“One thing we talked [with Lauren] about was how all the little details matter – the things you don’t think about on a day-to-day basis as you’re walking around the venues, but that make such a big difference in the look and the feel,” Delaney said. “[For example], there is no visible tape showing, no handwritten signs… It’s impressive how much goes into the backend logistics.”

Using their existing relationships as a springboard, they also were able to speak with Special Olympics Chairman Tim Shriver, and Editra Allen, senior director of games operations and global events, sport and competition at Special Olympics International, who keyed them in on the communication and collaboration it takes to successfully host such a large-scale competition.

The Schwimm- und Sprunghalle im Europasportpark was the host venue for the swimming competitions

“[Learning] how to make communication clear really stuck out to us,” Horan said. “With all the different individuals involved in an event like this, you want to keep in mind, of course, the athlete experience, but also the family experience, the volunteer experience and the fan experience.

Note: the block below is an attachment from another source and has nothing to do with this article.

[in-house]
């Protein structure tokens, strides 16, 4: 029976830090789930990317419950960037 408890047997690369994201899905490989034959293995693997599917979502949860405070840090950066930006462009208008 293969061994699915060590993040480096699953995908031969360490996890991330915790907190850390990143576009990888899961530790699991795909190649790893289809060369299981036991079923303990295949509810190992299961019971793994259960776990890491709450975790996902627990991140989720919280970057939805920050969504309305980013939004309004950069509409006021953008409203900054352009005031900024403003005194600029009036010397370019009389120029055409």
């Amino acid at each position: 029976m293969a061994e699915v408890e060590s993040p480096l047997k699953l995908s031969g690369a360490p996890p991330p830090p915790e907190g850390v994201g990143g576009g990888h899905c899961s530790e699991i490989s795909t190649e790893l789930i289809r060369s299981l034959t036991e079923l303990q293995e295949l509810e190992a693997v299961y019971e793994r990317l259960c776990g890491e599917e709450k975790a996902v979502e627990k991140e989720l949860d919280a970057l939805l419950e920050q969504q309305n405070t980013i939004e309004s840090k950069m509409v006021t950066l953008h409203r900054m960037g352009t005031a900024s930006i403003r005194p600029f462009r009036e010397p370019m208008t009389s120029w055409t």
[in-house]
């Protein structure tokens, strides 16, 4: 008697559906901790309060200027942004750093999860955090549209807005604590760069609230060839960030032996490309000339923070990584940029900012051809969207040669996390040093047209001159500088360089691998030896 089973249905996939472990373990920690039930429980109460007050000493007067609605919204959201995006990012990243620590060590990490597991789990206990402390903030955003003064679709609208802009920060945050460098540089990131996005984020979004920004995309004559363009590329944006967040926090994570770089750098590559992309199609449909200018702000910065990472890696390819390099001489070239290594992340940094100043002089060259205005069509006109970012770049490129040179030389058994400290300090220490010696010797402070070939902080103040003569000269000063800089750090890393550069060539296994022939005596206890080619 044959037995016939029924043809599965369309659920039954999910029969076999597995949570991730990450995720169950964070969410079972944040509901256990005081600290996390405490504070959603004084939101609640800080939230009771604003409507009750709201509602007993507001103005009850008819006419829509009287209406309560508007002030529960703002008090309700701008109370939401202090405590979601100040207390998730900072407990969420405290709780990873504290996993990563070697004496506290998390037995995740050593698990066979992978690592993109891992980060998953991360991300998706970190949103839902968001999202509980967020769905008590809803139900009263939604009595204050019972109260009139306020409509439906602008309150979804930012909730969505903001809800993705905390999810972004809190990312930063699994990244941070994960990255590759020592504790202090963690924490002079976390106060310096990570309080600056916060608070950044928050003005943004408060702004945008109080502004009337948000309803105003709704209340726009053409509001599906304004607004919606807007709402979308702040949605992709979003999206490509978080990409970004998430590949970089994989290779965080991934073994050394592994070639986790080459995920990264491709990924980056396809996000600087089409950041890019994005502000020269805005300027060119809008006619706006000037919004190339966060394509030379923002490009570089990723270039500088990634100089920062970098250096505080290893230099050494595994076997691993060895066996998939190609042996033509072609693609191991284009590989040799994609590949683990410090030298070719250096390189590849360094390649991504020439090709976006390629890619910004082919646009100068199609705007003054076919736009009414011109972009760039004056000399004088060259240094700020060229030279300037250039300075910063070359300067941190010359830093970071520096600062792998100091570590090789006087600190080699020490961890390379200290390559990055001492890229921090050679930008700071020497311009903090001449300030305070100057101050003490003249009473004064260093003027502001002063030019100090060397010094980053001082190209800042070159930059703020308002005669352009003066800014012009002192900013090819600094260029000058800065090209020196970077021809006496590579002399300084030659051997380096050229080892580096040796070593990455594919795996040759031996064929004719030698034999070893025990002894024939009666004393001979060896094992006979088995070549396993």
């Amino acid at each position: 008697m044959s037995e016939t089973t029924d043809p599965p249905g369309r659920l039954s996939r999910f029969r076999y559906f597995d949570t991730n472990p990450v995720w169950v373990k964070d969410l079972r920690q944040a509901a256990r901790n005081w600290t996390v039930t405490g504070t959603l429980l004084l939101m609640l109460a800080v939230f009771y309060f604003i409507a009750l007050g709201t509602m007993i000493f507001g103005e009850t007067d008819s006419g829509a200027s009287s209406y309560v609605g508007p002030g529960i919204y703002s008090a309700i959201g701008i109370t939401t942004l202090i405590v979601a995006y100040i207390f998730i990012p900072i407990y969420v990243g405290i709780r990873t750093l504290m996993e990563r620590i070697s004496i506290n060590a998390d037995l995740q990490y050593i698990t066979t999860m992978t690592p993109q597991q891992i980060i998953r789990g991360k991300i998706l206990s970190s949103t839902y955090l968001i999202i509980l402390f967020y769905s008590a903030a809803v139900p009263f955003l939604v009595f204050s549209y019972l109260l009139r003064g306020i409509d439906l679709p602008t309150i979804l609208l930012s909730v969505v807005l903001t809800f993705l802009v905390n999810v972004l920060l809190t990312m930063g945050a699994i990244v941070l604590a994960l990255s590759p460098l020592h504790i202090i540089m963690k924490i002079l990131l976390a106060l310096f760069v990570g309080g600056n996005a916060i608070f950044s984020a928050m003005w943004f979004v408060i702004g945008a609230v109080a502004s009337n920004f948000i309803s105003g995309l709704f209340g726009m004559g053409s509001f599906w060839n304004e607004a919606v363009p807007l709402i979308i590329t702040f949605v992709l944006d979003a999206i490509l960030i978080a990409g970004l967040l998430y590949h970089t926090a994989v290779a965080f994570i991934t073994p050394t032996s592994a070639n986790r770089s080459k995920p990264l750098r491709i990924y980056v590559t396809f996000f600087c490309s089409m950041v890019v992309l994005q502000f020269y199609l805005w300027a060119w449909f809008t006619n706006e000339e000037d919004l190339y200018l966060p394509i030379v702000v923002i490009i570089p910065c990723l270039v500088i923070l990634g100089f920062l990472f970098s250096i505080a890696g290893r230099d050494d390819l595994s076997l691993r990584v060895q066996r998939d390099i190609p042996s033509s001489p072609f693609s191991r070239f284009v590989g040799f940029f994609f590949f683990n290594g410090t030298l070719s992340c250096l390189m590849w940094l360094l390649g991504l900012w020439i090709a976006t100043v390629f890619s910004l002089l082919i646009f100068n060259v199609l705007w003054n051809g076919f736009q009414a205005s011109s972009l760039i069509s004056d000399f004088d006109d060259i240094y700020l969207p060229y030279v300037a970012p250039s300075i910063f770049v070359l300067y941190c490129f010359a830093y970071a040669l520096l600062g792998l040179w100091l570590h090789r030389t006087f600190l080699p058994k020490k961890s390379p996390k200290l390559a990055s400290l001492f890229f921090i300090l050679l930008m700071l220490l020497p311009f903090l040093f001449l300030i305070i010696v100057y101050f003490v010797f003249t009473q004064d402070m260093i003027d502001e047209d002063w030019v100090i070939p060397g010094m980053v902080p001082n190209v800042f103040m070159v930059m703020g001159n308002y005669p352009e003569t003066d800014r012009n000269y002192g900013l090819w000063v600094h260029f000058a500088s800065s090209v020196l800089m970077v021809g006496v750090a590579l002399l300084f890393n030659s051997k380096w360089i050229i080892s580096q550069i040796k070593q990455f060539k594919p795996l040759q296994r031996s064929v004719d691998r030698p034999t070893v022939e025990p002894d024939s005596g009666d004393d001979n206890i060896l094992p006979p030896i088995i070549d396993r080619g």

“While keeping the big picture in mind, you have to pay attention to how each venue or each aspect of the competition and event will impact each person,” Delaney added.

Their interactions with the Special Olympics representatives also included discussions and information sessions on various programs, such as the Young Athletes program for children with intellectual disabilities, with which they are involved locally, and Sargent Shriver International Global Messengers. Healthy Athletes, which offers health services to participants from around the world, was another initiative that piqued their interest.

“For some athletes, that is not something they get to experience all the time,” Delaney said. “Some have never had [routine medical] check-ups in their life. We found that to be very moving.”

But the highlight of the trip for both was the athlete interaction. Both Horan and Delaney were concerned they would not get the chance to meet any of the athletes, but through their contacts at the World Games made possible by Special Olympics Pennsylvania, the opportunities were plentiful. By day two, had met the entire women’s and men’s U.S. tennis teams.